Established in 1955, the origin story of Henderson Travel Service—both the first Black-owned full-service travel agency in the U.S. and a pioneer of Black American travel to Africa—is rooted in the determination and resilience of one woman: Freddye Henderson. She was intent on showing her fellow Black Americans what the world had to offer them, in spite of the many social ills—rampant racism and sexism, in particular—that sought to keep them out. More than 60 years after the agency’s landmark first trip to Ghana, held before commercial flights to Africa were even available from the U.S., HTS is still going strong—and it’s her daughter, Gaynelle, who has kept it at the vanguard.
Gaynelle was only eight years old when her mother founded HTS in Atlanta, but it didn’t take long before she started pulling her weight in the family business. Henderson vividly remembers her preteen years, when she and her older siblings would spend weekends in the office, filling out airline tickets by hand, while their mother worked on trip planning and their father handled the accounting. At 16, Gaynelle started guiding group tours on her own and continued doing so throughout her college years. It was a role she loved, but after graduation, Henderson decided to forge her own path.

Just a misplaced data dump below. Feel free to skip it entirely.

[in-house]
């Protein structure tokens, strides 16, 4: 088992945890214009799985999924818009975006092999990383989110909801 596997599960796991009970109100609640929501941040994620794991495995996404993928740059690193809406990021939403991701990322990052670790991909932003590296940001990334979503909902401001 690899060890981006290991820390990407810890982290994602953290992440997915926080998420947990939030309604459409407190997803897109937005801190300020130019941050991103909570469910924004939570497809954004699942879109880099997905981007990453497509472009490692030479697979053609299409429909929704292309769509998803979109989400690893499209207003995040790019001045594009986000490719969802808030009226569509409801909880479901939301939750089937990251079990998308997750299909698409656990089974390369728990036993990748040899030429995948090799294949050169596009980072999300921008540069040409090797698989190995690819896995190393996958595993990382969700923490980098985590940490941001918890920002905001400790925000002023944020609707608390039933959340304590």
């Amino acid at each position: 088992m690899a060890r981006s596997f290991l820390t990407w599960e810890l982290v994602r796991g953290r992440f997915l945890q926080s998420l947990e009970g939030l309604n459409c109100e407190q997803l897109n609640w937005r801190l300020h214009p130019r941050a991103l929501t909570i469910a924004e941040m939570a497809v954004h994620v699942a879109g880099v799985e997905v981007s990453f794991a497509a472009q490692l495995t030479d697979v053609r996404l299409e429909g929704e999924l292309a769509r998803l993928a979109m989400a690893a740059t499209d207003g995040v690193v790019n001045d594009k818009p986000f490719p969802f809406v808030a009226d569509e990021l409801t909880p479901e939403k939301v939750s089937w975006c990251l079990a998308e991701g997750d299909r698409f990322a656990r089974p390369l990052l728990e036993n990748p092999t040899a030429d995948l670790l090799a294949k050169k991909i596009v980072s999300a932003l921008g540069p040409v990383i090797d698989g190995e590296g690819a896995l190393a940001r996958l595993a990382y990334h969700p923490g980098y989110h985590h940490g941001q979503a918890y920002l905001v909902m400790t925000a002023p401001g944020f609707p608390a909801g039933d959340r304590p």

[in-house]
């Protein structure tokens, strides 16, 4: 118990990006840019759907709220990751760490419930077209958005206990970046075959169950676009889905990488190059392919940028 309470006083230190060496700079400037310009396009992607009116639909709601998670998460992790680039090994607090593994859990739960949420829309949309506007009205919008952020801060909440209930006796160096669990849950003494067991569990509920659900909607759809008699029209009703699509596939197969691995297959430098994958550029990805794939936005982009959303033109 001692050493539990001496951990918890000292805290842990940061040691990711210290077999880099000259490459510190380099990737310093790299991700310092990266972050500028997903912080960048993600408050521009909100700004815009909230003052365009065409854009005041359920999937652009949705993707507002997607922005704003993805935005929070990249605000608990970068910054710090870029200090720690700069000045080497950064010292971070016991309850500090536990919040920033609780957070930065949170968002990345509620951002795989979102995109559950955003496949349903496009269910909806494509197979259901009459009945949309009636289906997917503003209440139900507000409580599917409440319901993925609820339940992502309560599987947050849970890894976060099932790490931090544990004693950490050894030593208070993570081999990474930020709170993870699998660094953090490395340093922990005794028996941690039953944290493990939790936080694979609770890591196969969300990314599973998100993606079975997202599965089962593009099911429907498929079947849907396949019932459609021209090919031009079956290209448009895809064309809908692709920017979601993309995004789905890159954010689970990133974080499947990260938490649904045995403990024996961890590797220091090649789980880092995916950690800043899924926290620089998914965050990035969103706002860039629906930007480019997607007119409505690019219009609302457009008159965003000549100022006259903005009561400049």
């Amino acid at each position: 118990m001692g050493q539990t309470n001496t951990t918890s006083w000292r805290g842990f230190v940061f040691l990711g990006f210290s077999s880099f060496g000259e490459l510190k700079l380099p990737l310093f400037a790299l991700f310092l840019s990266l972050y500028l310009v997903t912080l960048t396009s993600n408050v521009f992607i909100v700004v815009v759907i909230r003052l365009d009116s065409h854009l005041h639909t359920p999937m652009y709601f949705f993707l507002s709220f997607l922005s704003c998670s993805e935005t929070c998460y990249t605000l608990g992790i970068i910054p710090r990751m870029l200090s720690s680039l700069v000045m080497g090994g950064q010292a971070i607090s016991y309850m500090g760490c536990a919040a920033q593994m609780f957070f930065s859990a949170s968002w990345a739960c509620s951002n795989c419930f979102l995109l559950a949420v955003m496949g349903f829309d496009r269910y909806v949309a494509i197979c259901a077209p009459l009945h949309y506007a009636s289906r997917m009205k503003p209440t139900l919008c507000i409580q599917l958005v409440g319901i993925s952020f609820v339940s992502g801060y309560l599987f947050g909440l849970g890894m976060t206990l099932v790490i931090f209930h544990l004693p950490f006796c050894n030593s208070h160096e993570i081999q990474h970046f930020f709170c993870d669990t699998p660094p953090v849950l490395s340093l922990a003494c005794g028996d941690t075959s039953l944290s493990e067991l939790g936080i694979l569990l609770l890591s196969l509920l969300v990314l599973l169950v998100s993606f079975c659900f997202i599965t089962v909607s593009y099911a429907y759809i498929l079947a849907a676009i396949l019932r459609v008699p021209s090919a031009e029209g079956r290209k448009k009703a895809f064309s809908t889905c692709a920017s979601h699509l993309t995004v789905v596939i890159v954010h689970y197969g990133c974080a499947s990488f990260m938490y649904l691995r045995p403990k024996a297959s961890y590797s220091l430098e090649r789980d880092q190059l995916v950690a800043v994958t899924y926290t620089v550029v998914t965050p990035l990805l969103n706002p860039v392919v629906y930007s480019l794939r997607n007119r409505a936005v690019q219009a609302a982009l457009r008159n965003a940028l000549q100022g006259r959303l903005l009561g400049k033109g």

“I remember consciously not wanting to be in the business,” she says. “For the longest time, I just wanted to do my own thing and wasn’t particularly interested in returning home.”
When Henderson’s career took her to Washington, D.C., however, she realized the internationally diverse city was the perfect market for an extension of HTS. She took money from her own savings, rented out a one-room office, and in 1984, Henderson Travel Service of Washington, D.C., was born, running alongside the Atlanta flagship.
Her timing, as it turned out, was perfect. In 1989, Henderson’s then-elderly parents were ready to shut down their Atlanta operations, leaving Henderson to take over their clients and continue the HTS brand. Leaning on her prior experience in management consulting, Henderson took the business a step further than her parents by expanding its offerings to include travel contracts for the U.S. government. For 20 years, Henderson managed two HTS divisions servicing government contracts, which brought in several million dollars on its own, as well as leisure travelers.
“That diversification contributed substantially to the longevity of HTS,” Henderson says. “There was no way we could have survived as a small travel agency through the end of commissions from airlines, the internet, people buying their own tickets, and eventually even being able to book their own tours online. It would’ve been difficult for us to survive at the level that we did.”